Malone's Barnes & Noble Buyout Bid Is a Bet He Can Beat Amazon and Apple

Malone's Barnes & Noble Buyout Bid Is a Bet He Can Beat Amazon and Apple
Malone's Barnes & Noble Buyout Bid Is a Bet He Can Beat Amazon and Apple

Liberty Media, the conglomerate controlled by mogul John Malone, made a bid on Thursday to buy a majority of Barnes & Noble (BKS) for about $1 billion. The offer of $17 a share is about 20% above the price where the book retailer's stock closed Thursday, but investors may not be terribly pleased, as Barnes & Noble shares have traded as high as $20.45 over the last year.

Liberty said in its announcement about the potential transaction that its "proposal, which contemplates that the acquisition will be structured as a merger, is subject to various conditions, including satisfactory financing and the participation of founding chairman Leonard Riggio, both in terms of his continuing equity ownership and his continuing role in management. Liberty's equity ownership, which would be attributed to the Liberty Capital group, is expected to be approximately 70% of Barnes & Noble. Liberty expects that its cash contribution toward the purchase price, depending on the amount of financing that can be obtained, will be in the range of $500 million."

Barnes & Noble's board has had the firm on the block for almost a year, but recently suggested that it would continue on as a publicly traded company. Fund manager Ron Burkle waged an unsuccessful proxy war to take control of B&N in late 2010.

The bid by Malone is almost certainly based on Barnes & Noble's Nook, and its ability to effectively compete with Apple's (AAPL) iPad and Amazon's (AMZN) Kindle. The iPad, of course, dominates the tablet market and is a de facto e-reader, while the Kindle is the market share leader among dedicated e-readers. But Barnes & Noble recently made disclosures to the SEC which indicate it may have a new version of its Nook e-reader on the way. The filing said that the new product would be announced on May 24.

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A bet on the new Nook may not be such a long one, although sales of its previous incarnations have been well behind those of the Kindle and iPad. Amazon recently said that its e-book sales have surpassed the sales of print books, outselling them by a ratio of 105 to 100 since the start of April.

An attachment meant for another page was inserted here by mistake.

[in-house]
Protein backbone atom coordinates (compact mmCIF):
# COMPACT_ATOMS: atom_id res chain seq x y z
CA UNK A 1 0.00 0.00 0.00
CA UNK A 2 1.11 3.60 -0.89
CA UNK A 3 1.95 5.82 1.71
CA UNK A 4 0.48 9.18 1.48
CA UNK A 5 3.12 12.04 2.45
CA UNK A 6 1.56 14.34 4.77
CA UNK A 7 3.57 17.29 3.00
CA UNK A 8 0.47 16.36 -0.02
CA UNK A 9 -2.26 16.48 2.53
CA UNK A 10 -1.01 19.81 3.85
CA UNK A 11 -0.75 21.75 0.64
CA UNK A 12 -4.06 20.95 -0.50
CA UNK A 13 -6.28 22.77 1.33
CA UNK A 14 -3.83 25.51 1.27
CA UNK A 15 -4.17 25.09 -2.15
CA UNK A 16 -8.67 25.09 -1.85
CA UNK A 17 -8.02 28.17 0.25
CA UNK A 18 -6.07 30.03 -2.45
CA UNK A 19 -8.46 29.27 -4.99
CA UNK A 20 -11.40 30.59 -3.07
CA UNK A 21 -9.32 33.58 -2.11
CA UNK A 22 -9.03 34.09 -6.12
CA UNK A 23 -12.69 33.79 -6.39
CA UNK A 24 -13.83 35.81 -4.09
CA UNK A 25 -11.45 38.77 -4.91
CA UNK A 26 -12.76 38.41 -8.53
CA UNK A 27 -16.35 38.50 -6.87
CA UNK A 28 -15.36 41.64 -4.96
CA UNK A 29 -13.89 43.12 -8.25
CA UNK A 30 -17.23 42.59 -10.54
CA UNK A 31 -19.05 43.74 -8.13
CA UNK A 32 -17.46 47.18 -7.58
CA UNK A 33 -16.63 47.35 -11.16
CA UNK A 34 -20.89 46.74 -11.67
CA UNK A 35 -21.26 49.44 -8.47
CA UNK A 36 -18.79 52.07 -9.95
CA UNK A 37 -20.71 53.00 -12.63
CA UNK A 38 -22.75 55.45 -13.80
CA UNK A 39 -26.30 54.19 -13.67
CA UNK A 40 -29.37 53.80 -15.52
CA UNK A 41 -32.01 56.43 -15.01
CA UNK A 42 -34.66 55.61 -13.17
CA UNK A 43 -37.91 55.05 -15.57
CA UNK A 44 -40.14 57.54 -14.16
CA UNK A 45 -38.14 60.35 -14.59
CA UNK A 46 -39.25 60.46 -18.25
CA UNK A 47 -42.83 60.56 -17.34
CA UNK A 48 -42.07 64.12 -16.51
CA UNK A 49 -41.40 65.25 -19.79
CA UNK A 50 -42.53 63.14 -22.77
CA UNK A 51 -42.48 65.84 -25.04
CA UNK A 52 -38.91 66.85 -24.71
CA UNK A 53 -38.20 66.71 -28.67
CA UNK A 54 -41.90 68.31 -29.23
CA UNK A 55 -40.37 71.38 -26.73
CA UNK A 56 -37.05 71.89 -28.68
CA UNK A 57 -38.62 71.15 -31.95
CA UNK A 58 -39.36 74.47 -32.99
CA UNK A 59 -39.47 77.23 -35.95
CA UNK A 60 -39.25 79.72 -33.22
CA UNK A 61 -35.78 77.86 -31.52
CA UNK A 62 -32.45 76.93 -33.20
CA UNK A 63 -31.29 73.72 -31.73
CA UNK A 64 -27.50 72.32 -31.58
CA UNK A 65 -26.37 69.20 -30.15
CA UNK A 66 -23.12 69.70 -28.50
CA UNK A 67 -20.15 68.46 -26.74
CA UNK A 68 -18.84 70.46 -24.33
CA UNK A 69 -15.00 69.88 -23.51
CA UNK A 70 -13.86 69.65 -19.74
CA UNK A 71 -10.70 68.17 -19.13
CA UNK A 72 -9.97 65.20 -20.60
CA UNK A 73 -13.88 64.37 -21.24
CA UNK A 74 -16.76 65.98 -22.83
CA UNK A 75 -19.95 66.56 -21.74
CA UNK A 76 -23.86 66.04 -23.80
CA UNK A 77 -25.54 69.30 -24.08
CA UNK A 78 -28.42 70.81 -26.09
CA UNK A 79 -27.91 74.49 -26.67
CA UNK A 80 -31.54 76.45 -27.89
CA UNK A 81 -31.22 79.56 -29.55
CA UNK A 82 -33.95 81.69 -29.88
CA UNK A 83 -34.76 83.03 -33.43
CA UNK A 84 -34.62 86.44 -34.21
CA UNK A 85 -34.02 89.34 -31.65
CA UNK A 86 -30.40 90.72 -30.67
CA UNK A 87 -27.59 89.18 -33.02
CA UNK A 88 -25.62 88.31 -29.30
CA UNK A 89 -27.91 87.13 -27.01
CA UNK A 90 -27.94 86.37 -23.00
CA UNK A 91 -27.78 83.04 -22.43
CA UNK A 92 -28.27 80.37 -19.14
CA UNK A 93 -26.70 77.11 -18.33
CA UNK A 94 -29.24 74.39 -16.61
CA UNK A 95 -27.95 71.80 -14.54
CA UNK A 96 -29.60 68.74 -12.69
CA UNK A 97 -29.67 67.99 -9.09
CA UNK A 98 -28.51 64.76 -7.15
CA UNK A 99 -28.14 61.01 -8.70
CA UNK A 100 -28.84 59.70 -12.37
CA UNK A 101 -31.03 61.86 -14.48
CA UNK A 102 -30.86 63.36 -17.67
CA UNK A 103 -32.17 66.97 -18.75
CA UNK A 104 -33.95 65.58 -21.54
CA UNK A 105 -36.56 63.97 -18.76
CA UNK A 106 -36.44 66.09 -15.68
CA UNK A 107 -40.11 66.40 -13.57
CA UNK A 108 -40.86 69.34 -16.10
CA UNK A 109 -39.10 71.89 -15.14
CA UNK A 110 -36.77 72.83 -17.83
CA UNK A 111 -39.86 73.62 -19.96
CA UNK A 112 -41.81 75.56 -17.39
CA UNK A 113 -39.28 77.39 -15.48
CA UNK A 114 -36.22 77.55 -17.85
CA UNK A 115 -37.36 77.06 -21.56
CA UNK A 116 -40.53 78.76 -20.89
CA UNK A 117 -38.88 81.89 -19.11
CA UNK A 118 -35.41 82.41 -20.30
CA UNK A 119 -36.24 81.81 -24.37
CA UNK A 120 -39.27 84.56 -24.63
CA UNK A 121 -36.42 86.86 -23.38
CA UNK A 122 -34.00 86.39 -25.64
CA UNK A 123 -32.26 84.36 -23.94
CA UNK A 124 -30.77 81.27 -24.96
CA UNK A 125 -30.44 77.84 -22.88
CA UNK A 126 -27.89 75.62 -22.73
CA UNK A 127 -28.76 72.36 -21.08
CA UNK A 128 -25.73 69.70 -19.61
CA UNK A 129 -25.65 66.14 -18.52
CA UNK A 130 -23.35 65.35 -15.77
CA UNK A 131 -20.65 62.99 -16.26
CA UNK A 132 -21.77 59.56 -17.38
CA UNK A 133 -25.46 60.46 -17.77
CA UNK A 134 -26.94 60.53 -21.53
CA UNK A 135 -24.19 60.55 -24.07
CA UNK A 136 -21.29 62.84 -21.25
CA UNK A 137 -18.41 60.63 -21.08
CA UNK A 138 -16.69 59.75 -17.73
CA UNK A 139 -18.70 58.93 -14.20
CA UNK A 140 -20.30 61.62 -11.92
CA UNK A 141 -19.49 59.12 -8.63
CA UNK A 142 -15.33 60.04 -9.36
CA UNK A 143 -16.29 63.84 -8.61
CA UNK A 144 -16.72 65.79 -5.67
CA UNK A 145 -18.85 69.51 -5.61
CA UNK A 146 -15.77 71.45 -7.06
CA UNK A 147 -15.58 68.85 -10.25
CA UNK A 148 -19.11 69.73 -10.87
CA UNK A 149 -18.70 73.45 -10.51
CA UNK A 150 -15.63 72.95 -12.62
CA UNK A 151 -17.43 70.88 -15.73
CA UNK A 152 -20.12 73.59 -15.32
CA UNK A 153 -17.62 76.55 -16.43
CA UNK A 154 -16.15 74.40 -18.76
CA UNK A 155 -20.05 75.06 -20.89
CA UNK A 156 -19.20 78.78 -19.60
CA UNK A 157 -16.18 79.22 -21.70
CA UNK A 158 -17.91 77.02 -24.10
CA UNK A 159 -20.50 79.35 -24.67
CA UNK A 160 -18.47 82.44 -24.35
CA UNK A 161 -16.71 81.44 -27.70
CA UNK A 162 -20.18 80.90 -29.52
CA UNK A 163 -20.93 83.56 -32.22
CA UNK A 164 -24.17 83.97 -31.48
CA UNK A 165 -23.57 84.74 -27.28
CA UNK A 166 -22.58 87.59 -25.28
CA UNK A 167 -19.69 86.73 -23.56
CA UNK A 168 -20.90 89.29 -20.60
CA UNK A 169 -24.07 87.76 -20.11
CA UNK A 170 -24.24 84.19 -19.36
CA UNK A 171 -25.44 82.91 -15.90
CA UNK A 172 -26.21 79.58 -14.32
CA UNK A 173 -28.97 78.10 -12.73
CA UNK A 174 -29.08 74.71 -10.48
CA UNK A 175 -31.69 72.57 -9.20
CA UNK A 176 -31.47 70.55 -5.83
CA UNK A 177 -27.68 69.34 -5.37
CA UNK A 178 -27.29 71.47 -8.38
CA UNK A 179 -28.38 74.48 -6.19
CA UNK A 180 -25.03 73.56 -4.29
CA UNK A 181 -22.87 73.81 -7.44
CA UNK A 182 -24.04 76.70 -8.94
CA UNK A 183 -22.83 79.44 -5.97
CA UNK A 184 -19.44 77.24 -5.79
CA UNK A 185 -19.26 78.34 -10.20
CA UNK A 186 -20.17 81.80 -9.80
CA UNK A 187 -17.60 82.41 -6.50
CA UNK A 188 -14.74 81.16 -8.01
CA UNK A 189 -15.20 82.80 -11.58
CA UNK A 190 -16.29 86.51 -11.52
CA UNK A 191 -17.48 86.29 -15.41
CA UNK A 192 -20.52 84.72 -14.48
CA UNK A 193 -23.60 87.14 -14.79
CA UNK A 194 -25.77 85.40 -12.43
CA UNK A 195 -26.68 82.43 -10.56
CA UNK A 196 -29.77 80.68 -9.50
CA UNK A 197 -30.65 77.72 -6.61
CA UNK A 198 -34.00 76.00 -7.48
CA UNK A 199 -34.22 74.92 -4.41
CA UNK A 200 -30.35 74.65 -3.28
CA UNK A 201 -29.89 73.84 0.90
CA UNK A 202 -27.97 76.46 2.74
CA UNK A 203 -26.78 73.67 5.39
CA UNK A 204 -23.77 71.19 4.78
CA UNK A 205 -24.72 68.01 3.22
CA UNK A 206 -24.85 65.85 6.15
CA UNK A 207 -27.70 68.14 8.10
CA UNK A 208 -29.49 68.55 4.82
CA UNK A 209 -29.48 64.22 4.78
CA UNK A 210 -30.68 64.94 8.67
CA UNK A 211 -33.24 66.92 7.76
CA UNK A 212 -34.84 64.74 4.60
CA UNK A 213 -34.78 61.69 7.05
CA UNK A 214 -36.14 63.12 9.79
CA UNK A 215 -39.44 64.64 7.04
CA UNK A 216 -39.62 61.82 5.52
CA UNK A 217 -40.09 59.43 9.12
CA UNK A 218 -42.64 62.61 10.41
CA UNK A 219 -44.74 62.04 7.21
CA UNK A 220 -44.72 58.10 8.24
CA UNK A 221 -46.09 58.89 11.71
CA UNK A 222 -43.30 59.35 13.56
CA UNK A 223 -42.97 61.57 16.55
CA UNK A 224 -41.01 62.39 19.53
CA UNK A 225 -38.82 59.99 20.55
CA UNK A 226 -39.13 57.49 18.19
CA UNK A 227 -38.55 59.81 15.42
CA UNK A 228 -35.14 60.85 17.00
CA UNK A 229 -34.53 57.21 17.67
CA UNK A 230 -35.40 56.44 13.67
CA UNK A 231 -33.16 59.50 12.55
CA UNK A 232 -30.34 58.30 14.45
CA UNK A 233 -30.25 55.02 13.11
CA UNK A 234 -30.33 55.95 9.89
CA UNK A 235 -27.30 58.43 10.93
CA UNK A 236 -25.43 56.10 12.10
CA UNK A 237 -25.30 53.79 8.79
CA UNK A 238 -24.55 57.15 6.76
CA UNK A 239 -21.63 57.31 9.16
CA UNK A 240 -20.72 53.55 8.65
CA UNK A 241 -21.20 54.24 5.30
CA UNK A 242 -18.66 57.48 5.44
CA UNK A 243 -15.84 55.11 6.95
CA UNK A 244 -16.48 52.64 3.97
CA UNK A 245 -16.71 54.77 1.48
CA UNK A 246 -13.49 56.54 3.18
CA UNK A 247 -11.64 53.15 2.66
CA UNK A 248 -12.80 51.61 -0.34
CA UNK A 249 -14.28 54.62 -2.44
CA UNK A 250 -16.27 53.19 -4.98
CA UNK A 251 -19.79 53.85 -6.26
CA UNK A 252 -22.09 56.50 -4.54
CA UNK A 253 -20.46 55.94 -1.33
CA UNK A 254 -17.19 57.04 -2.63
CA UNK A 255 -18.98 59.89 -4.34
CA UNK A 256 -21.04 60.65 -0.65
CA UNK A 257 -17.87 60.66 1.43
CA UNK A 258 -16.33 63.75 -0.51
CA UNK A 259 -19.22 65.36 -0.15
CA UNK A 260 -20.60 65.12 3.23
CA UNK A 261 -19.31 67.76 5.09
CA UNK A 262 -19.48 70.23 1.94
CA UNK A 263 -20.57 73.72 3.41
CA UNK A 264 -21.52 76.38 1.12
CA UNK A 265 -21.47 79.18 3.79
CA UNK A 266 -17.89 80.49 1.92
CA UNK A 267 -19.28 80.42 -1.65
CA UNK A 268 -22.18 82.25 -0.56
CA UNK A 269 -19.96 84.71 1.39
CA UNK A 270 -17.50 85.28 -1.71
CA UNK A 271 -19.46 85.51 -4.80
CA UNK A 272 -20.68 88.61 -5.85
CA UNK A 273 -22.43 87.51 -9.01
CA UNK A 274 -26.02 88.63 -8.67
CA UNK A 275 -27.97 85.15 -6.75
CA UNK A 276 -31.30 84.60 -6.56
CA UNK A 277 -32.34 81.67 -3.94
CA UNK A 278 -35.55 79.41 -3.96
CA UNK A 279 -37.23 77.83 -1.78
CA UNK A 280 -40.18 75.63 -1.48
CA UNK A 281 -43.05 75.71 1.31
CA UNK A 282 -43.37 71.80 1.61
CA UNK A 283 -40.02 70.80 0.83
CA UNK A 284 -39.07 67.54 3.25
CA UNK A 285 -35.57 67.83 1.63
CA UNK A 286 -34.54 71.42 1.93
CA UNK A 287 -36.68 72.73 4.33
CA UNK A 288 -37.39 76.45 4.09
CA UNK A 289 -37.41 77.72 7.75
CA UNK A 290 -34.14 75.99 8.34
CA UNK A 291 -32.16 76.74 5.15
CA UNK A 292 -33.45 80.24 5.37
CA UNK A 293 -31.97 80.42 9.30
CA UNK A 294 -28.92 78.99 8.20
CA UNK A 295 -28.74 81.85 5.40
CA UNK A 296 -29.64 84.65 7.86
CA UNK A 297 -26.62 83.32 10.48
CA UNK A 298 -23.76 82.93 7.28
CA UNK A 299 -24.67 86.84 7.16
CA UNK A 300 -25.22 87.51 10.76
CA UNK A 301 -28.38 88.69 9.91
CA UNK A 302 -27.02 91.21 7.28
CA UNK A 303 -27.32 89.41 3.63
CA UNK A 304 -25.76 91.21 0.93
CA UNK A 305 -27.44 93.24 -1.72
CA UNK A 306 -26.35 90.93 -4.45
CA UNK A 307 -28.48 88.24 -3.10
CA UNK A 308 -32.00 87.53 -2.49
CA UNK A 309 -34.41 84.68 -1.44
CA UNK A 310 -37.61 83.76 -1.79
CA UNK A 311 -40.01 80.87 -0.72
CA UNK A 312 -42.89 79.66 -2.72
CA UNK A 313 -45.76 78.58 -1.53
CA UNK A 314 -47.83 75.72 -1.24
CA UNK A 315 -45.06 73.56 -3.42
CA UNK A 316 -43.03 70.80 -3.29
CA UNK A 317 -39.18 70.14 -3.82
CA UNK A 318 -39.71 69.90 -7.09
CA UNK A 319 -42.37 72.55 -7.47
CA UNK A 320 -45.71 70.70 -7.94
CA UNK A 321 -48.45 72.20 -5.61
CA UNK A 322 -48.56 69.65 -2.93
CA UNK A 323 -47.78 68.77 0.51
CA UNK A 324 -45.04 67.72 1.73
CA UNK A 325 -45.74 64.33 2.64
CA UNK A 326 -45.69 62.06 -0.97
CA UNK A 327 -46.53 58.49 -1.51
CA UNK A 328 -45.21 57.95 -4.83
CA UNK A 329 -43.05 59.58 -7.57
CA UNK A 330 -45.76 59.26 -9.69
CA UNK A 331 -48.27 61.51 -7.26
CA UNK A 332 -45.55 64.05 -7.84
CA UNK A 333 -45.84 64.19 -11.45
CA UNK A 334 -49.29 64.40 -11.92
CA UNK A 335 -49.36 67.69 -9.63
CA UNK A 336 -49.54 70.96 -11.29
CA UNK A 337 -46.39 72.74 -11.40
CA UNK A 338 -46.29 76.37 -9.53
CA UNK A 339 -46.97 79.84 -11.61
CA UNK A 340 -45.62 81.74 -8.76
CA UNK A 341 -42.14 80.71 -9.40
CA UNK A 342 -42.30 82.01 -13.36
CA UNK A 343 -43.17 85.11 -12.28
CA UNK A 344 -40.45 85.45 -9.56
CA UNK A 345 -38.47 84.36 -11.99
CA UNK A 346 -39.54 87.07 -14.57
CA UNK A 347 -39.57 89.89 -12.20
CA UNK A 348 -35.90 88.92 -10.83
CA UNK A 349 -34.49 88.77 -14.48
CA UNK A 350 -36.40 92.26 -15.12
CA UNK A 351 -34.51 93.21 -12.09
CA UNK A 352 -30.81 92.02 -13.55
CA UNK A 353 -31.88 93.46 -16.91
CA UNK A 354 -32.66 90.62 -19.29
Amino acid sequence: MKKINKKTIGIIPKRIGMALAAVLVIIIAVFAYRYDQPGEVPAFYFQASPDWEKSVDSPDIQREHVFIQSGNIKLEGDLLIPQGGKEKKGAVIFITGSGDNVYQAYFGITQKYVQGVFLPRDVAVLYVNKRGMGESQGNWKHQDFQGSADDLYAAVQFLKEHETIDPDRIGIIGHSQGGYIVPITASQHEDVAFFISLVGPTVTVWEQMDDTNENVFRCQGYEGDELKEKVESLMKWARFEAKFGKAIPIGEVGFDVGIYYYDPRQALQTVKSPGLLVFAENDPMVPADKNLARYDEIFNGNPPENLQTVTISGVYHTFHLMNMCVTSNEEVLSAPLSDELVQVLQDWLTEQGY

Malone's offer is a gamble that the overall trend of Barnes & Noble's sales will improve sharply, probably via e-book sales, or that he can significantly cut the book retailer's costs. In its latest 10-Q, Barnes & Noble reported revenue of $2.33 billion for the quarter that ended Jan. 30, up a tick from $2.17 billion in the same period a year. Net income fell from $80 million to $60 million. Both figures stand in stark contrast to both the size and growth rate of Amazon's results. Also, Barnes & Noble's assets are dominated by inventory and building and lease-hold improvements. It only had $26 million in cash at the end of the quarter. That's just not much of a war chest to compete against the consumer electronics offerings of Apple and Amazon.

Barnes & Noble has over 1,300 stores. Malone may think some of these can be shuttered to improve margins. He can certainly hope to learn from the experience of rival bookstore chain Borders, which filed for bankruptcy in February and has had to close a large fraction of its outlets. Borders may now be sold off in pieces because no single buyer has expressed serious interest in the intact firm.

The business of operating physical bookstores is in an undeniable decline: Malone though, seems to be willing to bet $1 billion on the chance that he can increase Barnes & Noble's e-reader and e-book sales faster than its bricks-and-mortar sales run out.

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